■ Transhuman Expression

Vertigo STARTS Residency Programme, In Collaboration with WeDraw and Casa Paganini | InfoMus, Genova, 2018

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The interactive room installation Transhuman Expression (2018) examines and reflects upon the artistic potential of the structure as well as the experience of the medium of painting positioned within the context of contemporary technological innovations. Transhuman Expression was conceived, developed and presented at Casa Paganini | InfoMus in Genova (Italy) in the context of a Vertigo STARTS residency, a programme that supports collaborations between artists and technology-based projects. Methods of information visualization in the post-digital age constitute a key focus. In its current form, the work results from the convergence of several concepts intrinsic to recent works and collaborative projects in which robotic technologies, motion tracking, video art, and painting were varyingly employed. As a whole, this generative artwork investigates the relation between physical, human-level activities and machine-based systems, both of which act — within a feedback system — synchronously upon each other via structures

The creation of the work was accompanied by pedagogical elements and development: a group of children from a local school was invited by weDRAW to participate as an audience and test group.  Movement analysis was used to structure easily comprehensible visual concepts for these young collaborators: lines (trajectories) and forms (grouping). 

This created a reductive link between time- and location-specific physical acts (movement) and their visual representation (at the moment digital) as a platform to explore structural elements in a controlled environment.

Participants are fitted with motion-tracking sensors before entering the exhibition space. Once inside they are free to move about as individuals or to interact with other visitors. The computer system recognizes the movements and evolution of both individual participants and group dynamics taking place within the space, and continuously registers data relating to these actions. The data is analyzed, processed and visualized according to different predefined rules of representation. The entire process takes place in real time (as it occurs “on stage”), i.e. participants see the live video projection (output) that results from their actions (input). They are free to explore and examine how they become part of a larger structure of situations and constellations: how their own movement, in relation to the space and to other participants, shapes the visualization. The interactive nature of the platform thus stimulates visitors to explore various ways to manipulate (control) the ever-changing state of the continuously evolving digital-painting artwork.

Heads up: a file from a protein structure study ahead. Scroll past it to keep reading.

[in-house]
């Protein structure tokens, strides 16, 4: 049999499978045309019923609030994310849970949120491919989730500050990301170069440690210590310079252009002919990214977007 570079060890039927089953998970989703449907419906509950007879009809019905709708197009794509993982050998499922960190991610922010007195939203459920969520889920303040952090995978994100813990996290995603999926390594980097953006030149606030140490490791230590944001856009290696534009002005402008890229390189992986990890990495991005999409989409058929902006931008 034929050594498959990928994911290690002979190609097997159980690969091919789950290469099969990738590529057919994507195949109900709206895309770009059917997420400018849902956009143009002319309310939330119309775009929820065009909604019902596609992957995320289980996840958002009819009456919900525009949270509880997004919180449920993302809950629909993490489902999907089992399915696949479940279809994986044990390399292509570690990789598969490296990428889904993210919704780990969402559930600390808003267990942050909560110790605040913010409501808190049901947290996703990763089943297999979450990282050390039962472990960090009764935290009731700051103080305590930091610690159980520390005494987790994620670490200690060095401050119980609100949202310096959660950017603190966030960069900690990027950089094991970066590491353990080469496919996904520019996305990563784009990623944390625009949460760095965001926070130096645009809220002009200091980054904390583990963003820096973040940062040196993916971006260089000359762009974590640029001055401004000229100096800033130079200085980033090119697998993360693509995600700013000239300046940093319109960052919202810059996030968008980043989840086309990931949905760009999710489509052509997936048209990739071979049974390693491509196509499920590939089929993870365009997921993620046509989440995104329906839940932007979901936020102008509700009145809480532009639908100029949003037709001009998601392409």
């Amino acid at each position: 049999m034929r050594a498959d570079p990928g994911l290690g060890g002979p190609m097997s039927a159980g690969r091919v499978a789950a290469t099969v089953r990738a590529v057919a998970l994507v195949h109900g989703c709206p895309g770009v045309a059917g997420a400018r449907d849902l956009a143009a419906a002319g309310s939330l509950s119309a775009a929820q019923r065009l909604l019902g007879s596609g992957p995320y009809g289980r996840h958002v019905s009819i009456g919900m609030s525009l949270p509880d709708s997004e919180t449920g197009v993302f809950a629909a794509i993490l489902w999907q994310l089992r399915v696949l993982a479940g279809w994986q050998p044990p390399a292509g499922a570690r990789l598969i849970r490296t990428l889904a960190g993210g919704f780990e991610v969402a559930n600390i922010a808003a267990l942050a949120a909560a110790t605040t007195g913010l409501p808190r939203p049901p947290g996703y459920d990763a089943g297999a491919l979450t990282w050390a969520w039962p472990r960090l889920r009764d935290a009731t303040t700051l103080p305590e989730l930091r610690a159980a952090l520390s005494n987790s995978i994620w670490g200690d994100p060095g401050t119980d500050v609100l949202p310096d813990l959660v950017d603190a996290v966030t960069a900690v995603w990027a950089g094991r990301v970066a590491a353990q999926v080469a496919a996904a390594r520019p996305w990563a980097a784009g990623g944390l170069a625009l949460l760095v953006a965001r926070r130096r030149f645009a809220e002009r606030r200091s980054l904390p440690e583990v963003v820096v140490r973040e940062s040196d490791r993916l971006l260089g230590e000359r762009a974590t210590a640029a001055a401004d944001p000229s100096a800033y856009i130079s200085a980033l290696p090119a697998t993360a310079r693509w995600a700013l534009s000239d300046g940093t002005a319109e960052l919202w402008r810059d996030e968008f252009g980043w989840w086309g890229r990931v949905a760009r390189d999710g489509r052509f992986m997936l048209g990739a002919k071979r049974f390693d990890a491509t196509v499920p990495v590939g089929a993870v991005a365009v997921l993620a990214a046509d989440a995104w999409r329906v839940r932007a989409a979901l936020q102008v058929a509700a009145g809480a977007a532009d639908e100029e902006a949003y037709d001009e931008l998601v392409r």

The installation comprised three projectors, each assigned one of three different visualizations that are projected on three large, transparent black screens hung in the exhibition space. This approach is a direct outgrowth of practices in recent works exploring the layering of materials and using transparency and light as artistic materials. The projected images were thus visible from both sides as well as beyond the screens on the frescoed walls of Casa Paganini’s auditorium.

Using motion tracking, movement analysis and data processing, pre-defined characteristics of temporally based physical activities can be digitally recorded as they occur in a given space (gallery, theatre, hallway or outdoor square), and some or all of this data can subsequently be extracted, decomposed and recomposed into the material world in the form of a new artwork. As this process is made visible to the participants, it translates into an artistic experience that assists them in the discovery of patterns and structures, the perception of which can help augment their understanding and appreciation of artwork in general.

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